Under a rock in a hard place
Angela Saurine explores the Bungle Bungles and
Geikie Gorge in the remote Kimberley region.
AM walking through the cool, dark chasm behind my guide, George, when he suddenly pauses and turns to face me. “Look up,” he says. I glance skyward to see two large, round boulders resting precariously between the narrow pass directly above, looking like they could fall at any moment.
“Are you kidding?” I exclaim, quickening my pace. We continue along the path, eventually reaching an opening at the end of the ravine where we touch the wall before returning the way we came, with slightly raised anxiety. “Don’t think about it, don’t think about it, don’t think about it,” I chant aloud as I walk back under the boulders.
“Soon, I think, they’ll make tourists wear hard hats,” George says. “But I’m not sure they would make much difference.”
My thoughts turn to the movie 127 Hours, based on a true story in which a man is forced to relieve himself of a limb after a rock falls on it, and nobody knows where he is.
Fortunately, I am not alone, I am in a group of like-minded adventurers on a journey with APT through the Kimberley, in Western Australia’s northwest. It is the end of the dry season and the temperature is in the high 30Cs outside the chasm, but it is refreshingly chilly inside. According to Aboriginal legend, Echidna Chasm was formed after an echidna burrowed into the rock in an attempt to escape a cockatoo that was plucking out its quills. It is one of the key attractions in Purnululu National Park, also known as the Bungle Bungles.
The beehive-shaped domes that the Bungle Bungles is famous for were carved through the erosion of wind and water over one big block of ancient sandstone. The area has been home to the Kija people for more than 20,000 years, but the impressive landscape was only discovered by the outside world in 1983 when a local pilot offered to show a film crew shooting a documentary. Tourists quickly streamed in and the site was World Heritage-listed in 2003. The park is jointly managed with traditional indigenous owners.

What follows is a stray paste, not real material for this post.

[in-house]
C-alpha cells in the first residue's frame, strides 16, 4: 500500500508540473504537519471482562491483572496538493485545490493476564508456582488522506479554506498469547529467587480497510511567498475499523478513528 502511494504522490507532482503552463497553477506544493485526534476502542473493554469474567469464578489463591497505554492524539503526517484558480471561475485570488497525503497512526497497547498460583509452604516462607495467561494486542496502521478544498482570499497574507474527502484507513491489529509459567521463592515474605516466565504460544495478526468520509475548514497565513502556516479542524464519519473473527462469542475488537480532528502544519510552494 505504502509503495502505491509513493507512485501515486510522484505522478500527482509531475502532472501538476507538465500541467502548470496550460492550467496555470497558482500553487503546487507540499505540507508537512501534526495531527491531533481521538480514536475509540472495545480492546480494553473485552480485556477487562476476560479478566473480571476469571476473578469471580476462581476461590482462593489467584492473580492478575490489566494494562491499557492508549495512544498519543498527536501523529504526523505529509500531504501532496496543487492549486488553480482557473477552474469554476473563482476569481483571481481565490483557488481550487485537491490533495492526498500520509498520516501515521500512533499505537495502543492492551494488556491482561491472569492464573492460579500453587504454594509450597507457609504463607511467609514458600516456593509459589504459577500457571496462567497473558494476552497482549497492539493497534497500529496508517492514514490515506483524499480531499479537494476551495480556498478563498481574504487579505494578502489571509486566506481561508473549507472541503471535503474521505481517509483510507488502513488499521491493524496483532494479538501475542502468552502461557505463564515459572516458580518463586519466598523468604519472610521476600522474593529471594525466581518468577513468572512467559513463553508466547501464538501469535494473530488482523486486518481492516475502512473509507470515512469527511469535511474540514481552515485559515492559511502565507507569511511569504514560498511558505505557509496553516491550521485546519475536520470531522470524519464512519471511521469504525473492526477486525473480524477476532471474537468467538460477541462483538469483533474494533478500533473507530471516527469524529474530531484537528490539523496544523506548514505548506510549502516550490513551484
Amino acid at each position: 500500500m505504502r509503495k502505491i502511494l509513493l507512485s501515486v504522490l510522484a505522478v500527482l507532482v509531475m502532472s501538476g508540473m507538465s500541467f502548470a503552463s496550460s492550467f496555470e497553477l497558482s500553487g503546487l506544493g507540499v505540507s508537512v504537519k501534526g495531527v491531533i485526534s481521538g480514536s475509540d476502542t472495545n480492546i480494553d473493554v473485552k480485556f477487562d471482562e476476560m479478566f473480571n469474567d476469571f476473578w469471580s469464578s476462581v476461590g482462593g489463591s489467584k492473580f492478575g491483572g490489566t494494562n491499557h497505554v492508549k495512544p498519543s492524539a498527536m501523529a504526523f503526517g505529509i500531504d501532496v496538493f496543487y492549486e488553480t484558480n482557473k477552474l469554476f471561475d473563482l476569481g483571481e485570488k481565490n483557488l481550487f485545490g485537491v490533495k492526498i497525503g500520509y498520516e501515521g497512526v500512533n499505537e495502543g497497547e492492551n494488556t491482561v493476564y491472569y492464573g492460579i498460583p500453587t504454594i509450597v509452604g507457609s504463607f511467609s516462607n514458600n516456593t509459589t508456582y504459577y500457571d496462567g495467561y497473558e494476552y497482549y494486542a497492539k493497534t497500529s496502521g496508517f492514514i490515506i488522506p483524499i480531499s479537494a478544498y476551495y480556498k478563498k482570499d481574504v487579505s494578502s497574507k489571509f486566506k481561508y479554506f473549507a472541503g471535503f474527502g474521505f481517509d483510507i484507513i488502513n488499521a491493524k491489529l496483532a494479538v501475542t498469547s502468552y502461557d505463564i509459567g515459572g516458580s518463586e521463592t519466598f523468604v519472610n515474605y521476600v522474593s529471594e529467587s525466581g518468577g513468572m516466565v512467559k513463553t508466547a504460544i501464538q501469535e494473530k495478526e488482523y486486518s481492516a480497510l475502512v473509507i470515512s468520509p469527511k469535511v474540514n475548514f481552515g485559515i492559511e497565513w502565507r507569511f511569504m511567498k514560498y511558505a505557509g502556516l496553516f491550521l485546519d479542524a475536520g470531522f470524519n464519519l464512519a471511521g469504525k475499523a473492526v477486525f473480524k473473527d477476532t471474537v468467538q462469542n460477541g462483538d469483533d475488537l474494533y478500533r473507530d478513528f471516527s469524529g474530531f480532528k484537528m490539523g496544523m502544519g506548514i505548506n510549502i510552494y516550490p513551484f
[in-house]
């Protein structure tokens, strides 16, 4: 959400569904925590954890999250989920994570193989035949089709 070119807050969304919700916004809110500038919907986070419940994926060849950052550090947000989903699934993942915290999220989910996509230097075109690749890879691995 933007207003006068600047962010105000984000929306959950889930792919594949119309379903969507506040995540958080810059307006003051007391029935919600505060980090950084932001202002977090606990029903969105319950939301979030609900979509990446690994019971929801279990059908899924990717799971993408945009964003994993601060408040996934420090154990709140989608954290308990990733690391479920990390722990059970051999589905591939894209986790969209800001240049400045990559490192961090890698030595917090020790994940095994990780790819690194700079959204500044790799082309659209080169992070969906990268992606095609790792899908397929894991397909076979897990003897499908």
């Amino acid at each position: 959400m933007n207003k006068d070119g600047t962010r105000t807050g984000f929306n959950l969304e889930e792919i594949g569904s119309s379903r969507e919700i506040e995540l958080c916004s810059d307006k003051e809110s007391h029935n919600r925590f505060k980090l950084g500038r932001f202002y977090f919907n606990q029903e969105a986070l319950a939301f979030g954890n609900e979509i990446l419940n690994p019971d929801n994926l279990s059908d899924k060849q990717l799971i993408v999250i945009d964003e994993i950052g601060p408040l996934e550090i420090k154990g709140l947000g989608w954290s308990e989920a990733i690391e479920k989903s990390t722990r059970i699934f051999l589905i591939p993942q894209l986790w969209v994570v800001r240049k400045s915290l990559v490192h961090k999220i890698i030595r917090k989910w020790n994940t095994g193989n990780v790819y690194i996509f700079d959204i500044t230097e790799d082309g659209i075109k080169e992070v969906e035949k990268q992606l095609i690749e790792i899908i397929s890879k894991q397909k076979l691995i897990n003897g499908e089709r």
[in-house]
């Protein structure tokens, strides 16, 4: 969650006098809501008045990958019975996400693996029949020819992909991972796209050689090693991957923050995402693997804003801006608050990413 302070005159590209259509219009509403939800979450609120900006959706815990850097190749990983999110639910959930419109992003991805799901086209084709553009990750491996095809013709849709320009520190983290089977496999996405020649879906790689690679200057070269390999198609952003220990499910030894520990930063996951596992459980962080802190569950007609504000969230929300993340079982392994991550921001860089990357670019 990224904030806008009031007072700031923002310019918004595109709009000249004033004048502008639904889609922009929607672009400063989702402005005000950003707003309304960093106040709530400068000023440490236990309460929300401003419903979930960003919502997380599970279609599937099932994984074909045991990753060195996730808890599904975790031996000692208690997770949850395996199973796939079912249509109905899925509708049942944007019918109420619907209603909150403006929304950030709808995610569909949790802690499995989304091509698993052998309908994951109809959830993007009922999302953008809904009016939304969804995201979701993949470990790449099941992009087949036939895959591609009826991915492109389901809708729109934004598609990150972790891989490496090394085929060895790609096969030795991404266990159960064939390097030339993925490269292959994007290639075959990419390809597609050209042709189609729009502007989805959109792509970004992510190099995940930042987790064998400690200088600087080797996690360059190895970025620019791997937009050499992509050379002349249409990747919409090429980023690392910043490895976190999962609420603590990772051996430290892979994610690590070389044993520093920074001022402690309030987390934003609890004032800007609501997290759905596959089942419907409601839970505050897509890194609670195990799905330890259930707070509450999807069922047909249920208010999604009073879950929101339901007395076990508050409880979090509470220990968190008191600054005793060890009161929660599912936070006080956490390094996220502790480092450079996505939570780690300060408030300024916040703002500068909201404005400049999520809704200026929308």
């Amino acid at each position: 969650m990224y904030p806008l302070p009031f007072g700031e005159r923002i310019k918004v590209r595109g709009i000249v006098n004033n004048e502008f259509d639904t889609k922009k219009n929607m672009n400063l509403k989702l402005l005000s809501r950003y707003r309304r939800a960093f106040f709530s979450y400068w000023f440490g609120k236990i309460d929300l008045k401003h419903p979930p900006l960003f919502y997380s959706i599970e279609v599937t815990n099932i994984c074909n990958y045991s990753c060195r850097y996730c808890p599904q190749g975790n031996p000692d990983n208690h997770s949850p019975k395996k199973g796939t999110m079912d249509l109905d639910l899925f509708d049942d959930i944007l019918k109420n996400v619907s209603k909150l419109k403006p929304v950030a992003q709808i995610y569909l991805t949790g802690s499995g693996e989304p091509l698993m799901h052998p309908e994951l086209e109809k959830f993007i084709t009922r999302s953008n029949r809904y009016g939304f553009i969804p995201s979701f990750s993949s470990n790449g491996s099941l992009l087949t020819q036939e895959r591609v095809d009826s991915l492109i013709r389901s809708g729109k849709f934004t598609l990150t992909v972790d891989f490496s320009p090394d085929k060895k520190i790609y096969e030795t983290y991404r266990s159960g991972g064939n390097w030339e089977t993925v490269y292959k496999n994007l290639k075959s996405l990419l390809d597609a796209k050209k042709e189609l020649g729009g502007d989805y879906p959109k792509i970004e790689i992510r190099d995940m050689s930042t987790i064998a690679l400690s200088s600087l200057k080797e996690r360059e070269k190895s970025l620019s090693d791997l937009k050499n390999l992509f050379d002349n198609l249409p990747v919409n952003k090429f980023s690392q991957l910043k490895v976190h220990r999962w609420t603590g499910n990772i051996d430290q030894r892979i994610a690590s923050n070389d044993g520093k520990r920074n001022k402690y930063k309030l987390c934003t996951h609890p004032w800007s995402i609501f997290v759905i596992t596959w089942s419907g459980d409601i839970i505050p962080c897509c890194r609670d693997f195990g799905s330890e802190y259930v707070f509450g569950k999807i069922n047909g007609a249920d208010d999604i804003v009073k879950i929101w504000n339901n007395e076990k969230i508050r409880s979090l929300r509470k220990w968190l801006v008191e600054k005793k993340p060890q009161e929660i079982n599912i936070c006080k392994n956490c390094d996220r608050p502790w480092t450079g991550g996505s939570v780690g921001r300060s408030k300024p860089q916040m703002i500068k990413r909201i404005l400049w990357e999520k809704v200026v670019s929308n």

As we walk over rocks on the dry river bed, we marvel, not for the first time, at the bright blue skies against the striking orange rock. Just outside the chasm, George points out a bower bird “love shack” made of twigs and surrounded by pebbles which was built by the male to entice a mate.
On the way to Mini Cathedral Gorge, we view Aboriginal rock art showing hand prints and a boomerang, and meet a park ranger and his indigenous assistant who are collecting dead cane toads.
A break is taken on the rocky creek bed at Picaninny Creek where part of the famed Qantas commercial was filmed, and attempt our own rendition of I Still Call Australia Home. Bellies starting to rumble as we continue our hike to Cathedral Gorge – a dramatic cavern formed by water seeping through its northwest fault.
There, we sit on rocks which have fallen from the roof of the gorge above and eat a picnic lunch of turkey and salad sandwiches hoping, once again, that today isn’t the day rocks come loose.
While it is tempting to take a souvenir, the Aboriginal people believe everything has its place. The visitor’s centre has been known to have received rocks in the mail sent by regretful tourists who say they have had bad luck since taking a rock home with them.